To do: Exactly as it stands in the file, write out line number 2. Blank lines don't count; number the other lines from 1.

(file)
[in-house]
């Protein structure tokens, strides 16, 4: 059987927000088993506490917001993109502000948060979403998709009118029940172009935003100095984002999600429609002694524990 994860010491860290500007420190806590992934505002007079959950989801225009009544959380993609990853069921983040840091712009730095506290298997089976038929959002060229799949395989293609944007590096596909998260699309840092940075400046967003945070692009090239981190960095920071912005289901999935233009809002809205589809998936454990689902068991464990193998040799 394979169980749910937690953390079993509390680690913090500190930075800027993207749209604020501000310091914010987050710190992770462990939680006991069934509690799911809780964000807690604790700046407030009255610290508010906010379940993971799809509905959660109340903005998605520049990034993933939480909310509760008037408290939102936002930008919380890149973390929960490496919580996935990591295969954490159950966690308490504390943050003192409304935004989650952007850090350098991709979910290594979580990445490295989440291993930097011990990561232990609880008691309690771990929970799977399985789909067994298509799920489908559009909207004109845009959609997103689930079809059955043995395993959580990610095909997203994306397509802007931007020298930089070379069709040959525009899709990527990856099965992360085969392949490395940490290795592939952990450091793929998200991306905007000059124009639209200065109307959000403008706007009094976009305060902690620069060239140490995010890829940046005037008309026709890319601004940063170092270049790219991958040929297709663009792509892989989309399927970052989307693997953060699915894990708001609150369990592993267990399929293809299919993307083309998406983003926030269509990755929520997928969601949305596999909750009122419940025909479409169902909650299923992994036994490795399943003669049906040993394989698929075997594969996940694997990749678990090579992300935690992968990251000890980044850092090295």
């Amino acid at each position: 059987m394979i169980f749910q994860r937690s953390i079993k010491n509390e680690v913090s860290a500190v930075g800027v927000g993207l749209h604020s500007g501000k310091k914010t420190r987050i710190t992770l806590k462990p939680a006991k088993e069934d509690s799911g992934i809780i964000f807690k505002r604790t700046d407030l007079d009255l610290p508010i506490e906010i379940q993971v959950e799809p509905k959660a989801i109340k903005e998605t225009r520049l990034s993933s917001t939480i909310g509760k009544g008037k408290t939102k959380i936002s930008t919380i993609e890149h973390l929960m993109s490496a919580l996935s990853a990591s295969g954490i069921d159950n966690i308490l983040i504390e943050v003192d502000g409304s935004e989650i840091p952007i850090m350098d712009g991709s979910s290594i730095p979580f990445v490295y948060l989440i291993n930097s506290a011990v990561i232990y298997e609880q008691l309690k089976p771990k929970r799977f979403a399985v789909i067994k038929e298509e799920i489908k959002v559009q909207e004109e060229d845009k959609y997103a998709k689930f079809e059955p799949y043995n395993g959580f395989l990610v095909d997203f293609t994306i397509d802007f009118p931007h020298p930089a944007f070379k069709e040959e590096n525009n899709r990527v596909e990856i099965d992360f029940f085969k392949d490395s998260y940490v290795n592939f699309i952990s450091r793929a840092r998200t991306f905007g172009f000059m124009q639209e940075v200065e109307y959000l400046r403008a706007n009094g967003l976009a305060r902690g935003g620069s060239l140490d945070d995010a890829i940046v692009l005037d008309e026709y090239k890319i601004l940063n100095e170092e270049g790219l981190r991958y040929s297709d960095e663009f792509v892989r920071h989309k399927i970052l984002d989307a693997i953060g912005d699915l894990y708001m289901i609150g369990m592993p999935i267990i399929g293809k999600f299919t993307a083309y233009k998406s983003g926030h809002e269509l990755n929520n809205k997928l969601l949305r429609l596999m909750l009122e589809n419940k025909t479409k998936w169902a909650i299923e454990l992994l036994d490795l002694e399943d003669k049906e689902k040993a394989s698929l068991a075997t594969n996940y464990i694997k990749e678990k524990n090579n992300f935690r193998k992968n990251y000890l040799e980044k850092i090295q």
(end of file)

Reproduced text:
């Protein structure tokens, strides 16, 4: 059987927000088993506490917001993109502000948060979403998709009118029940172009935003100095984002999600429609002694524990 994860010491860290500007420190806590992934505002007079959950989801225009009544959380993609990853069921983040840091712009730095506290298997089976038929959002060229799949395989293609944007590096596909998260699309840092940075400046967003945070692009090239981190960095920071912005289901999935233009809002809205589809998936454990689902068991464990193998040799 394979169980749910937690953390079993509390680690913090500190930075800027993207749209604020501000310091914010987050710190992770462990939680006991069934509690799911809780964000807690604790700046407030009255610290508010906010379940993971799809509905959660109340903005998605520049990034993933939480909310509760008037408290939102936002930008919380890149973390929960490496919580996935990591295969954490159950966690308490504390943050003192409304935004989650952007850090350098991709979910290594979580990445490295989440291993930097011990990561232990609880008691309690771990929970799977399985789909067994298509799920489908559009909207004109845009959609997103689930079809059955043995395993959580990610095909997203994306397509802007931007020298930089070379069709040959525009899709990527990856099965992360085969392949490395940490290795592939952990450091793929998200991306905007000059124009639209200065109307959000403008706007009094976009305060902690620069060239140490995010890829940046005037008309026709890319601004940063170092270049790219991958040929297709663009792509892989989309399927970052989307693997953060699915894990708001609150369990592993267990399929293809299919993307083309998406983003926030269509990755929520997928969601949305596999909750009122419940025909479409169902909650299923992994036994490795399943003669049906040993394989698929075997594969996940694997990749678990090579992300935690992968990251000890980044850092090295």